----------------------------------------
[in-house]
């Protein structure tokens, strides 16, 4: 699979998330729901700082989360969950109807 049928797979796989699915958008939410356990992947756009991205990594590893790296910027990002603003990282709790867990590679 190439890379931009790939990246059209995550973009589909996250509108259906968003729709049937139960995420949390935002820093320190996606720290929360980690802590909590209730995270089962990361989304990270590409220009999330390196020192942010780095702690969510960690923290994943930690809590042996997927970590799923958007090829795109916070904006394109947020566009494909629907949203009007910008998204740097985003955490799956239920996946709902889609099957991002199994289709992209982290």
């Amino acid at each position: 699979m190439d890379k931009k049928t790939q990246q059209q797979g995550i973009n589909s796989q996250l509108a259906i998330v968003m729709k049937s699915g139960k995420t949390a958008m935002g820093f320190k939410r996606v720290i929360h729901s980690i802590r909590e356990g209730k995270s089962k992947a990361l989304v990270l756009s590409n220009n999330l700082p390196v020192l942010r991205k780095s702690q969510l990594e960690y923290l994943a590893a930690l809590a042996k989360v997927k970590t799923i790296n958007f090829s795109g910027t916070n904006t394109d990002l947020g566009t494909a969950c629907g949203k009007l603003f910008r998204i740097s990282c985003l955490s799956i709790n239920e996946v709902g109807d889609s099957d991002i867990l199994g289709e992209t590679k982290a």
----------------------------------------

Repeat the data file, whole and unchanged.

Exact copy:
[in-house]
């Protein structure tokens, strides 16, 4: 699979998330729901700082989360969950109807 049928797979796989699915958008939410356990992947756009991205990594590893790296910027990002603003990282709790867990590679 190439890379931009790939990246059209995550973009589909996250509108259906968003729709049937139960995420949390935002820093320190996606720290929360980690802590909590209730995270089962990361989304990270590409220009999330390196020192942010780095702690969510960690923290994943930690809590042996997927970590799923958007090829795109916070904006394109947020566009494909629907949203009007910008998204740097985003955490799956239920996946709902889609099957991002199994289709992209982290």
């Amino acid at each position: 699979m190439d890379k931009k049928t790939q990246q059209q797979g995550i973009n589909s796989q996250l509108a259906i998330v968003m729709k049937s699915g139960k995420t949390a958008m935002g820093f320190k939410r996606v720290i929360h729901s980690i802590r909590e356990g209730k995270s089962k992947a990361l989304v990270l756009s590409n220009n999330l700082p390196v020192l942010r991205k780095s702690q969510l990594e960690y923290l994943a590893a930690l809590a042996k989360v997927k970590t799923i790296n958007f090829s795109g910027t916070n904006t394109d990002l947020g566009t494909a969950c629907g949203k009007l603003f910008r998204i740097s990282c985003l955490s799956i709790n239920e996946v709902g109807d889609s099957d991002i867990l199994g289709e992209t590679k982290a």